Metro Transit to cut some services Saturday, residents protest in response

People are protesting Metro Transit’s decision to cut some of its bus services.

The agency says the planned changes that will cut about 8% of bus services take effect on Saturday, and different transit advocacy groups protested the decision on Thursday night.

Metro Transit says the decision was made because of the ongoing driver shortage, but many believe it’s unacceptable.

“We are in a negative feedback loop right now and that’s really problematic,” said Sam Rockwell, Executive Director at Move Minnesota.

Sam Rockwell is the Executive Director of Move Minnesota, an agency that works for better transit across the state, and they led Thursday’s protest.

“The goal is to really get Metro Transit leadership’s attention,” Rockwell said.

Metro Transit will reduce bus service by about 8% across the board, but that’s on top of everything else they’ve gone through since the start of the pandemic.

“We’re essentially about 67% of service on the street compared to where we were in 2019 so it’s a big gap,” said Adam Harrington, Director of Service Development at Metro Transit.

Adam Harrington is the Director of Service Development with Metro Transit, and he says they’re short 74 full-time operators and could use another 300 more.

“We’re in a spot where we have to make some hard choices,” Harrington said.

Rockwell and others understand there’s a shortage, but encourage Metro Transit to be creative with city leaders with things like bus lanes and automatic green lights for buses.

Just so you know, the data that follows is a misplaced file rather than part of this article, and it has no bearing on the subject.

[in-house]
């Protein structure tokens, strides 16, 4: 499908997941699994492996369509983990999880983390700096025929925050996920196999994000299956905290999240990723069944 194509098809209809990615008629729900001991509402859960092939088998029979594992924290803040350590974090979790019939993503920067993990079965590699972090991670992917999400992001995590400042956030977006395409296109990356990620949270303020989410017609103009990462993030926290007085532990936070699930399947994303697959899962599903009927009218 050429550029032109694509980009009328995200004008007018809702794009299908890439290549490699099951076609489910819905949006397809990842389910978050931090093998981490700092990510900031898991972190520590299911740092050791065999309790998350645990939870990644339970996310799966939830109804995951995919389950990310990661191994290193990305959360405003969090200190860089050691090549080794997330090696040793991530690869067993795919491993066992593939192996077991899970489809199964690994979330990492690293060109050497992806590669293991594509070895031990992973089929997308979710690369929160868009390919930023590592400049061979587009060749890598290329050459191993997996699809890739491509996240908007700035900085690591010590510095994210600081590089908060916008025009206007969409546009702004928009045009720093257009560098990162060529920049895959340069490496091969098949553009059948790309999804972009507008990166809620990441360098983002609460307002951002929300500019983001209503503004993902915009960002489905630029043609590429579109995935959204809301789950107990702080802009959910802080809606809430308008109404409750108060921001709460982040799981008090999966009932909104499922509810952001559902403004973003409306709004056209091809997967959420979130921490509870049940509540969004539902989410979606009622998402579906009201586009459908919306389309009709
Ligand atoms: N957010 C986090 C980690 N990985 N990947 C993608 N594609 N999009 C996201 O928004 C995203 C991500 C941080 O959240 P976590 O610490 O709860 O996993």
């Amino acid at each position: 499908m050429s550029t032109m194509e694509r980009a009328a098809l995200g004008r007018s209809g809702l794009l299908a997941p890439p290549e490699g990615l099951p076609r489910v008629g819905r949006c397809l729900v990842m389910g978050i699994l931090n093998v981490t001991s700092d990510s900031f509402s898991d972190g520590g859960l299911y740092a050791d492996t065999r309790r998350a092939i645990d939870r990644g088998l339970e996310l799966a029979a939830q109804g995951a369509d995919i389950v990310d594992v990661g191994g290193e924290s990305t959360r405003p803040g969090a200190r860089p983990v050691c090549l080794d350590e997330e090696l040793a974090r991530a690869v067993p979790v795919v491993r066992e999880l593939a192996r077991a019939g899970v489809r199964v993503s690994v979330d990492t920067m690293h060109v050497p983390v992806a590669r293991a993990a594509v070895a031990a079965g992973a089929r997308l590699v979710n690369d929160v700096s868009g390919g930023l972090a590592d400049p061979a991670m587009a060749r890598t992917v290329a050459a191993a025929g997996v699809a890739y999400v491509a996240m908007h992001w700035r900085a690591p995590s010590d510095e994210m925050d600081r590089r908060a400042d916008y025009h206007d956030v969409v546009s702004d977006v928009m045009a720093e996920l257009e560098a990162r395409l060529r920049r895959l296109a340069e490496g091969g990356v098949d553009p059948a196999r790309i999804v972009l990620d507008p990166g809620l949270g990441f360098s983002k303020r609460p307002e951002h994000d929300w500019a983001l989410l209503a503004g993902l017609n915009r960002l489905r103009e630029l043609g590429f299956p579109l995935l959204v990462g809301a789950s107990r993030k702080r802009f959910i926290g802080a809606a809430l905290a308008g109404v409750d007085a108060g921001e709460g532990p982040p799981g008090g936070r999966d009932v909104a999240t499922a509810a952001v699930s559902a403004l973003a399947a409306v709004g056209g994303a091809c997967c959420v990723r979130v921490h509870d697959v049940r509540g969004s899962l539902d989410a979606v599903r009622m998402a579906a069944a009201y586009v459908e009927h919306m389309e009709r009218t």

“The number of drivers that we have is just one element that impacts service and so what we’re asking metro transit is to use all their tools in their toolbox to counteract the service cuts,” Rockwell said.

Despite these service cuts, Metro Transit is launching the new D Line on Saturday, replacing Route 5 between Mall of America and Brooklyn Center.

Transit advocates are stressing urgency.

“A lot of people depend on our transit system to get to everything,” Rockwell said.

While there’s no timetable for a return to normal service, Metro Transit is seeing an uptick in applicants for bus operators.

“We hope guardedly that we’ll be able to turn the corner here in the next year and start beginning to plan how we start bringing service back,” Harrington said.

Metro Transit is hosting a couple hiring events, including one on Saturday. For more information on becoming a bus operator visit here.

For more information on the service changes visit here.